PIEDMONT -- She goes by "Diggetyrazzledazzle" and "Canibelle," but her fellow students at Havens Elementary School might just know her as Kayla Wong. This summer, however, she prefers her more exotic character names as she prepares for Berkeley Playhouse's production of "Starmites."

Wong, along with Piedmont residents Malia Lee, Yanela Roberts (all students at Havens) and Amelia Wire (who attends Beach Elementary), plays several fanciful characters in the Tony-nominated Broadway musical that's been described as "a living cartoon."

"This is really a crazy, fun show," said 9-year-old Amelia Wire. "I really like the story, but my favorite parts are the two fight scenes. In one, we fight without weapons, but in the other one, we use fans and flashlights as weapons."

Directed by artistic director Elizabeth McKoy with musical direction by Tania Johnson and choreography by Maggie Manzano, the show has lots to keep young audiences enthralled including, of course, the fight scenes.

The story follows Eleanor, a shy teen, who tries to avoid the pains of growing up by building a fantasy world from her sci-fi comic books. Of course, she's the superhero in her imaginary world. But, her bravery and confidence are put to the test as her made-up world becomes all too real.

Before you can say "Ack Ack" (one of the characters played by Yanela Roberts), Eleanor finds herself drawn into the conflict between Shak Graa, Arch-Creep of Chaos, and the Starmites, guardian angels of Innerspace. With the help of the Starmites and their captain, Space Punk, Eleanor finds the inner power she has always denied, defeats a colorful assortment of villains and conquers the evil force of "The Cruelty."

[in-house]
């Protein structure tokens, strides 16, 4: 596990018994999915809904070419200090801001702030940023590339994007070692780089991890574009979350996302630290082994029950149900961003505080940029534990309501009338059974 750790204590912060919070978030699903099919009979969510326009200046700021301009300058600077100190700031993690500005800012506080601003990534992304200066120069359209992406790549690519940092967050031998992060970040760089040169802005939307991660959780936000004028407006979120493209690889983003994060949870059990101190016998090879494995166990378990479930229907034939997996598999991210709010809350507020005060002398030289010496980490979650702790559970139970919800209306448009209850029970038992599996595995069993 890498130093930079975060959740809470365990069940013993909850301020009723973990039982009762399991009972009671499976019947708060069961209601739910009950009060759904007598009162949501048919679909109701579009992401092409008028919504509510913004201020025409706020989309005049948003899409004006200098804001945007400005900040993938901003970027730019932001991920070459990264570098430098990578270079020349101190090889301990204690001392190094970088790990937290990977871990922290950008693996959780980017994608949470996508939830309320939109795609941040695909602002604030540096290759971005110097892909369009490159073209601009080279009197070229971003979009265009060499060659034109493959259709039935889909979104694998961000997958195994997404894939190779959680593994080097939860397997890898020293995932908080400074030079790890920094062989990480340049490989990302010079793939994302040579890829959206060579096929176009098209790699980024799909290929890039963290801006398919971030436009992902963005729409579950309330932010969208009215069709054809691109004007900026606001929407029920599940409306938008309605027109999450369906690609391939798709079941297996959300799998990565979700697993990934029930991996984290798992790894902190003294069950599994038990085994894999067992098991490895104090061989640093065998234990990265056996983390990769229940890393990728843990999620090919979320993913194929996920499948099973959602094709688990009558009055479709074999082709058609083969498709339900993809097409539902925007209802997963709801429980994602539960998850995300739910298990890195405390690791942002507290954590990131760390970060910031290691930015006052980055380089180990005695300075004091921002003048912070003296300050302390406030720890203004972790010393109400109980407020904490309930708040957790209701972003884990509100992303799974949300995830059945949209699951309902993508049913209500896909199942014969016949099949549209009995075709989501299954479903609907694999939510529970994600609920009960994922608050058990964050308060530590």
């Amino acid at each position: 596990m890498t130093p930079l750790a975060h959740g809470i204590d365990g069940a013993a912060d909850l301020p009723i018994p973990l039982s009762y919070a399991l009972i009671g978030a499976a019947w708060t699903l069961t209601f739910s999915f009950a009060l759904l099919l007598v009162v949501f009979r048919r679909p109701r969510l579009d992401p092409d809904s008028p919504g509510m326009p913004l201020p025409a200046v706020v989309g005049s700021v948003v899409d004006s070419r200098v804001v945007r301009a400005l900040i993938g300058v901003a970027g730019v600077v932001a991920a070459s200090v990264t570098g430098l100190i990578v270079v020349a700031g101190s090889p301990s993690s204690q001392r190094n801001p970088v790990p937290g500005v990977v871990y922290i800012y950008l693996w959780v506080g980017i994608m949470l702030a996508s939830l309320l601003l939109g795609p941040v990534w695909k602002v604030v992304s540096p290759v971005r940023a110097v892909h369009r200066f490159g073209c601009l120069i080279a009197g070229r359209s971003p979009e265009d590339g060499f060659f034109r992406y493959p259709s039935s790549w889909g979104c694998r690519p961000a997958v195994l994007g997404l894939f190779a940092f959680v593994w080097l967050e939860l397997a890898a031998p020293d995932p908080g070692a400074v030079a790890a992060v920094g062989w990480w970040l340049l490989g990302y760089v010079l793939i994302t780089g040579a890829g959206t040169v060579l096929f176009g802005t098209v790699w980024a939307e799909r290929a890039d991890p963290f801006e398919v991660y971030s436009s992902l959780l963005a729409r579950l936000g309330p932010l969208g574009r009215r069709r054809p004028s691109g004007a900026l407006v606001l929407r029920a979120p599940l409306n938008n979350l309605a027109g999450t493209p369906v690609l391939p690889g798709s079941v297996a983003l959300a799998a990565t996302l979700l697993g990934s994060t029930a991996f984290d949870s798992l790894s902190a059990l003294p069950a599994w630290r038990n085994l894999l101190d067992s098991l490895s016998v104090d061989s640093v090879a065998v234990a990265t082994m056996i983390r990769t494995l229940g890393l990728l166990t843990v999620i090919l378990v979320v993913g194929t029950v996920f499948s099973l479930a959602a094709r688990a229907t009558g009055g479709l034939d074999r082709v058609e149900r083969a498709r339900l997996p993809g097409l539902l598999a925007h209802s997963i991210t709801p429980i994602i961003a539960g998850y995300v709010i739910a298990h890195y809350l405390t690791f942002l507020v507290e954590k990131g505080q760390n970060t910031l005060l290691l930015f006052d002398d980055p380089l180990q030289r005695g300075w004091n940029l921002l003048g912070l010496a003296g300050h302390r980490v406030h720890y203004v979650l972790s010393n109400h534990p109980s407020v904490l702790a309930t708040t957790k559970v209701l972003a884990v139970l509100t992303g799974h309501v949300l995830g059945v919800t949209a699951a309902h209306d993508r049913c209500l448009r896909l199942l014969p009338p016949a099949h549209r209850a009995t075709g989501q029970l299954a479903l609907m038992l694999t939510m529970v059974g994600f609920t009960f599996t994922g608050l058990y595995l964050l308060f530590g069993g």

McKoy gives her young performers a chance to do several roles in this imaginative tale by dividing them into two casts with each one playing a different part in each cast.

"One of my characters is Hollaback, a man-eating lion, and the other one is Oragala, a goddess of Innerspace," Wire explained. "When I'm playing Hollaback and another actor is doing Oragala, it's hard not to start saying Oragala's lines because I know them so well. You really have to concentrate. But I love doing both characters -- one is so bad, and the other so good."

"Starmites," a part of Berkeley Playhouse's KidStage program, plays at 3:15 p.m. and 7 p.m. Aug. 1-2. Performances take place at Julia Morgan Theater, 2640 College Ave., in Berkeley. Tickets, priced at $20 for adults and $15 for youth, can be bought by calling 510-845-8542, extension 351 or by visiting www.berkeleyplayhouse.org.

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